By Ashley Balcerzak
Should we restrict political contributions? How have weakened political parties impacted this election? Can public financing work? President-elect Donald Trump pledged to “drain the swamp,” yet has not proposed changes to the campaign finance system. So experts in the field with various viewpoints ran through scenarios at a forum organized by New York University and law firm Sidley Austin on Thursday.
Vice President Joe Biden headlined the event, breezing by the subject except to call “the role of big money” in our system “corrupting,” and saying, “If you want to change overnight the way of the electoral process in America, have public financing.”
Experts argued about what form that corruption – if it exists – takes, with some disputing Biden’s suggested cure. David Keating, president of the conservative Center for Competitive Politics, maintained there is no evidence stricter contribution limits affect the amount of corruption in politics.
CCP Staff Attorney Zac Morgan discusses campaign finance and lobbying regulations on Stacy on the Right (beginning at 19:20).
The flag is a symbol of our nation, the best in the world, and our freedoms. But burning it is also free speech…
While the First Amendment is always under assault, two key members of the incoming Trump administration are good friends of free speech.
Vice President-elect Mike Pence is one. He proved this in 2006 when he was one of just 18 Republicans to vote against a GOP-backed bill aimed at shutting down Democratic-leaning advocacy groups. Not only did Pence vote against the bill, he tried to get his colleagues to join him in opposing the measure.
Over Thanksgiving weekend, Trump named Don McGahn as his White House counsel. McGahn did a fantastic job when he was on the Federal Election Commission. He successfully implemented many meaningful reforms there to protect due process rights and free speech. You won’t find a stronger advocate for First Amendment free-speech rights than McGahn.
Trump’s tweet is disturbing. But knowing that he’ll get advice on free speech from Mike Pence and Don McGahn makes me feel a lot better.
By Bob Bauer
The Independence Institute, a 501(c)(3) organization, has pressed on this issue with a challenge to the application of the reporting rules to an ad lacking either express advocacy or its functional equivalent-i.e. a “genuine issue ad.” The ad named two Senators, one running for election, in appealing for support of pending legislation on criminal justice reform. A three-judge district court last month rejected the claim that the ad was constitutionally protected. The Court relied on the language of Citizens United. It appeared satisfied that even in the case of a genuine issue ad, a reference to a candidate was sufficient to trigger the electioneering communication disclosure requirements. Independence Institute v. Federal Election Commission, No. 14-cv-1500, 2016 WL656396 (D.D.C. November 3, 2016)…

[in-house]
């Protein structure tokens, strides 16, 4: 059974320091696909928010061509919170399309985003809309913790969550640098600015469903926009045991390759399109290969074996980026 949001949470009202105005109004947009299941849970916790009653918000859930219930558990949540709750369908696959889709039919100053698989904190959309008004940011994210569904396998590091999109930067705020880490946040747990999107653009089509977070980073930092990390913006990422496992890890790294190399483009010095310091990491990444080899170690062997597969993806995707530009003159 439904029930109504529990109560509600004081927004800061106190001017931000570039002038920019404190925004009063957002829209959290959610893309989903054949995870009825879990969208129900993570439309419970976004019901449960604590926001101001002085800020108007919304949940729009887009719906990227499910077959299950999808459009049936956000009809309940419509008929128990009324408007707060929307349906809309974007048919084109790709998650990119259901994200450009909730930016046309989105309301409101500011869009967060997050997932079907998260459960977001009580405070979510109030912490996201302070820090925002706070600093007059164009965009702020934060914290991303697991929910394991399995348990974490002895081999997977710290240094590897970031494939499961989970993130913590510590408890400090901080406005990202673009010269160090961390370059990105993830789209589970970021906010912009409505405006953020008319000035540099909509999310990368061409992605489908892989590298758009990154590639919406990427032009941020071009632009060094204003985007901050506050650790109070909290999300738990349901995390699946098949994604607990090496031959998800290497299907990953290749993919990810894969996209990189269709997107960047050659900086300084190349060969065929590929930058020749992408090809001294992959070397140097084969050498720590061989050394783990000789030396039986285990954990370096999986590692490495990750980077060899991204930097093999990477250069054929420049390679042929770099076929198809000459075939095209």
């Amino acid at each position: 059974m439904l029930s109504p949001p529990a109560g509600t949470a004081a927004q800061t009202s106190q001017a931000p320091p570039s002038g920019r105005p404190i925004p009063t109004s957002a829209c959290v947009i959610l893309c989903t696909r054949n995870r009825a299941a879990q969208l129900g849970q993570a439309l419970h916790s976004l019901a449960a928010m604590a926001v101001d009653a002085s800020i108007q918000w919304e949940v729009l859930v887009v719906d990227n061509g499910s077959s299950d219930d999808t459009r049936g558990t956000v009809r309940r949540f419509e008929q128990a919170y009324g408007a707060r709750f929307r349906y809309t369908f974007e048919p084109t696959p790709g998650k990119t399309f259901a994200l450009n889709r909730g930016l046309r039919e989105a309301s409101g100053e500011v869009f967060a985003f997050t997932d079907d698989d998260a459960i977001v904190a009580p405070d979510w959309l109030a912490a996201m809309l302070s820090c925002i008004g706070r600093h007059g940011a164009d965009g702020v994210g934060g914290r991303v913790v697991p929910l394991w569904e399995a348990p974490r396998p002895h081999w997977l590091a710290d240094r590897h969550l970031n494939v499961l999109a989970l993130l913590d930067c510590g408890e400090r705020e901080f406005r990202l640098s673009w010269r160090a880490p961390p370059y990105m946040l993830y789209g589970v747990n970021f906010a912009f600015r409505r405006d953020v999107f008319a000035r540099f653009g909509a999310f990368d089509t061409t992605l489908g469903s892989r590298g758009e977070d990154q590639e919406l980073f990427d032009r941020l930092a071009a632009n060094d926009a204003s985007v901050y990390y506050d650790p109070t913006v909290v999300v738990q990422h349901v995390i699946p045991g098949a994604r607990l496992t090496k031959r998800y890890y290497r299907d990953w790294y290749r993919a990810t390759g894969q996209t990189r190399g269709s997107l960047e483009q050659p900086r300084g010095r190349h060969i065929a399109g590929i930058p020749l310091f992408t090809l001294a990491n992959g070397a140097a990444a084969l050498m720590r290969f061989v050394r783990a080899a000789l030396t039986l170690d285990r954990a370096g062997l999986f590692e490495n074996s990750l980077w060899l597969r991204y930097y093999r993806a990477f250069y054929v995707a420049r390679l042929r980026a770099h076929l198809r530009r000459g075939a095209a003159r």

For tax-exempt and other progressive issue organizations, the case is a significant one with implications of its own for the coming debate over “Trumpism” and the congressional majority’s plan to implement it. In the next election season, much of the discussion will center on the stand members of Congress (and other candidates) have taken, or would propose to take,on elements of this program. Under this decision, issue ads directed to this question would be regulated “electioneering communications.”
Forbes: Thomas More Law Center Victory Over California AG – Big Win For Free Speech Or Dark Money? (In the News)
By Peter J. Reilly
The Thomas More Law Center is very concerned about donor confidentiality and is quite pleased about its recent win in the Ninth Circuit where it was opposing the California Attorney General. The argument was over whether TMLC should be required to provide the AG with the Schedule B of IRS Form 990 that discloses information about donors who have given $5,000 or more in a year…
TMLC had a victory, but hardly a sweeping one. They won’t have to turn their Schedule B over to the California AG, but almost every other charity that wants to raise money in California still does. Stephen Yosifon of Perlman+Perlman noted in the EO Tax Journal…
“For every other organization registering in California, Schedule B must still be submitted, as determined in Center for Competitive Politics v. Harris, 784 F.3d 1307 (9th Cir. 2015), cert denied.”…
In order to get this exemption, TMLC had to make a strong showing that their donors might be subject to harassment. They managed that…
“It also satisfies the requirement of Center for Competitive Politics that an organization show “a reasonable probability” that the disclosure of TMLC’s donors would subject them to threats or harassment.”